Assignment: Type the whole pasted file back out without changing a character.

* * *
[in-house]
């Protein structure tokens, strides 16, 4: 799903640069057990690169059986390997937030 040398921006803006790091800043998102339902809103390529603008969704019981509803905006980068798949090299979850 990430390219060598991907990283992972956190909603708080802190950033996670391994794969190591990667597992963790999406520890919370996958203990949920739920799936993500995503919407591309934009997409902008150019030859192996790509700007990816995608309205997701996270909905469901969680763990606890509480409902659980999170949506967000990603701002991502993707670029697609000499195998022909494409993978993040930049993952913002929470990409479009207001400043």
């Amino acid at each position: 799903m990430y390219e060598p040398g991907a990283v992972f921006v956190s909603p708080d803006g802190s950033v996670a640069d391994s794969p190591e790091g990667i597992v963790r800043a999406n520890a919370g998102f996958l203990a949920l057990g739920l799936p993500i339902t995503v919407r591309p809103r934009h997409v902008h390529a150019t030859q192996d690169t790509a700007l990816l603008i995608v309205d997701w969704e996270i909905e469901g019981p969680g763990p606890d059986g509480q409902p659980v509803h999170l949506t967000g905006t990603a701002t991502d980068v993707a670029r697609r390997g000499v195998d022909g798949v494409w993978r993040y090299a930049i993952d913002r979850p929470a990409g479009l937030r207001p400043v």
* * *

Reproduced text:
[in-house]
């Protein structure tokens, strides 16, 4: 799903640069057990690169059986390997937030 040398921006803006790091800043998102339902809103390529603008969704019981509803905006980068798949090299979850 990430390219060598991907990283992972956190909603708080802190950033996670391994794969190591990667597992963790999406520890919370996958203990949920739920799936993500995503919407591309934009997409902008150019030859192996790509700007990816995608309205997701996270909905469901969680763990606890509480409902659980999170949506967000990603701002991502993707670029697609000499195998022909494409993978993040930049993952913002929470990409479009207001400043």
């Amino acid at each position: 799903m990430y390219e060598p040398g991907a990283v992972f921006v956190s909603p708080d803006g802190s950033v996670a640069d391994s794969p190591e790091g990667i597992v963790r800043a999406n520890a919370g998102f996958l203990a949920l057990g739920l799936p993500i339902t995503v919407r591309p809103r934009h997409v902008h390529a150019t030859q192996d690169t790509a700007l990816l603008i995608v309205d997701w969704e996270i909905e469901g019981p969680g763990p606890d059986g509480q409902p659980v509803h999170l949506t967000g905006t990603a701002t991502d980068v993707a670029r697609r390997g000499v195998d022909g798949v494409w993978r993040y090299a930049i993952d913002r979850p929470a990409g479009l937030r207001p400043v």